Enzyme-linked immunosorbent assay using multimers of the 16th non-collagenous domain of the BP180 antigen for sensitive and specific detection of pemphigoid autoantibodies

Cassian Sitaru, Cornelia Dähnrich, Christian Probst, Lars Komorowski, Inga Blöcker, Enno Schmidt, Wolfgang Schlumberger, Christian Rose, Winfried Stöcker, Detlef Zillikens
Experimental Dermatology 2007, 16 (9): 770-7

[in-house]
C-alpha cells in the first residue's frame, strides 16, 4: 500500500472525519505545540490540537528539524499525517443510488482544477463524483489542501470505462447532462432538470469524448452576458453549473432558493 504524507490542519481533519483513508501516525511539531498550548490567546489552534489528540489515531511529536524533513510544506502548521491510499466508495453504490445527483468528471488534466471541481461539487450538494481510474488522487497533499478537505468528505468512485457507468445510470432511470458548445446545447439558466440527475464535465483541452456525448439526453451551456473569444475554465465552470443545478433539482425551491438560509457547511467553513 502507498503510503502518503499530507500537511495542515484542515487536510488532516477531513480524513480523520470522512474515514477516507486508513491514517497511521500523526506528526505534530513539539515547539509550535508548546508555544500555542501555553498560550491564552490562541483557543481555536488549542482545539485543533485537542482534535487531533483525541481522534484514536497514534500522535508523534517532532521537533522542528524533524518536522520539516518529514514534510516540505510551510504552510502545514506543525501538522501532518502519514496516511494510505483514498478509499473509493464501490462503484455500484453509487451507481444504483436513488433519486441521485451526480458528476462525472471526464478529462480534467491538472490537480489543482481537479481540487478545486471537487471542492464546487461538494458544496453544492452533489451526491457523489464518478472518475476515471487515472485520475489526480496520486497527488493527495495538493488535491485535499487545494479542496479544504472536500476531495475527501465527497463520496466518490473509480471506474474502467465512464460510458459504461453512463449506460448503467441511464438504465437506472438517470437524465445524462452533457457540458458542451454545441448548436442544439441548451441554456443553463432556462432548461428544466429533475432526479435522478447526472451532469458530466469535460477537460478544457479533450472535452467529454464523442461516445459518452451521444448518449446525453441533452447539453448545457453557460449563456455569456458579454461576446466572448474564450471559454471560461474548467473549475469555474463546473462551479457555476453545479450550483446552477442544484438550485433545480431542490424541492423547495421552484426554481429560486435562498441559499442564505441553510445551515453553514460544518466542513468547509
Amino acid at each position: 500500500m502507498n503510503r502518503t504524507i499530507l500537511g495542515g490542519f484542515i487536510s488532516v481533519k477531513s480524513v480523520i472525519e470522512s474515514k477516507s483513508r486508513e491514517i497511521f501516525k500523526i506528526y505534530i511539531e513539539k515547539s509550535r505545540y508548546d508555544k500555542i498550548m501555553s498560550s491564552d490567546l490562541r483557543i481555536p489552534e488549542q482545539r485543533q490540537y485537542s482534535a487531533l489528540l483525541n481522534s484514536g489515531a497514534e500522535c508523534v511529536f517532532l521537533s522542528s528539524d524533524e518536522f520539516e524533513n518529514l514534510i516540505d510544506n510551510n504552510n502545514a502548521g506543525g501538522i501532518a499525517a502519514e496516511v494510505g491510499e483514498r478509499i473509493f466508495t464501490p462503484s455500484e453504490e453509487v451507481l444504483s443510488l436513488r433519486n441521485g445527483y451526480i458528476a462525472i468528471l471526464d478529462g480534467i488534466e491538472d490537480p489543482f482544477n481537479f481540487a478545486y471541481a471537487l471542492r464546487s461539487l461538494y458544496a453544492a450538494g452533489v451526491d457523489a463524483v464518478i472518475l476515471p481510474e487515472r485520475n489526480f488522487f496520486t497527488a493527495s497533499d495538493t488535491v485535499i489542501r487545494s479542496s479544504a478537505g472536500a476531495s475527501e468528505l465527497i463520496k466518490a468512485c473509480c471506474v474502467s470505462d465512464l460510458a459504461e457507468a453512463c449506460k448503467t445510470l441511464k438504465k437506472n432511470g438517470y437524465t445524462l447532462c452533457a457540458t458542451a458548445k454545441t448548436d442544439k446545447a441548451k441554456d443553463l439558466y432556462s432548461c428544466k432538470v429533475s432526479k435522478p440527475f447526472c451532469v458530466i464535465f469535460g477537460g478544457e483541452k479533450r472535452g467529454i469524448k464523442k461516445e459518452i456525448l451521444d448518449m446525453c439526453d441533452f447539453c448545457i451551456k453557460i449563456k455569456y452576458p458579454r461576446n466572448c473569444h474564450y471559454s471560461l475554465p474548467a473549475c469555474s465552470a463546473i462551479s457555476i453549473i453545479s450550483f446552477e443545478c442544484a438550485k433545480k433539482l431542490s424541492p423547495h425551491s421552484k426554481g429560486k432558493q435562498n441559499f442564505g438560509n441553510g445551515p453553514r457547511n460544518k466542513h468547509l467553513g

Bullous pemphigoid (BP) and pemphigoid gestationis (PG) are acquired autoimmune subepidermal blistering diseases characterized by autoantibodies against the hemidesmosomal proteins BP180/type XVII collagen and BP230. In the vast majority of BP and PG patients, these autoantibodies bind to epitopes clustered within the 16th non-collagenous domain of BP180. An ELISA system for the detection of these autoantibodies was developed and evaluated using 16th non-collagenous domain (NC16A) tetramers instead of monomers. In contrast to antigens fused to large proteins used in the past for the detection of autoantibodies against type XVII collagen, tetrameric antigen fragments bearing a small hexahistidine tag allow for high expression levels without the need to cleave off the fusion partner. Using tetrameric BP180 NC16A, positive reactions were found in 106 (89.8%) of 118 randomly selected BP sera and in all of 20 (100%) randomly selected PG sera, whereas only 2.2% of a large cohort of control subjects were positive in this assay, including patients with rheumatoid arthritis (two of 107), progressive systemic sclerosis (two of 50), systemic lupus erythematosus (one of 72), and healthy blood donors (10 of 494). Thus, the sensitivity and specificity of the new anti-tetrameric NC16A ELISA were 89.9% and 97.8% respectively. Levels of circulating autoantibodies against BP180 paralleled disease activity in the pemphigoid patients. In conclusion, the use of tetrameric NC16A in ELISA results in a sensitive and specific tool for diagnosis and monitoring of BP and PG.

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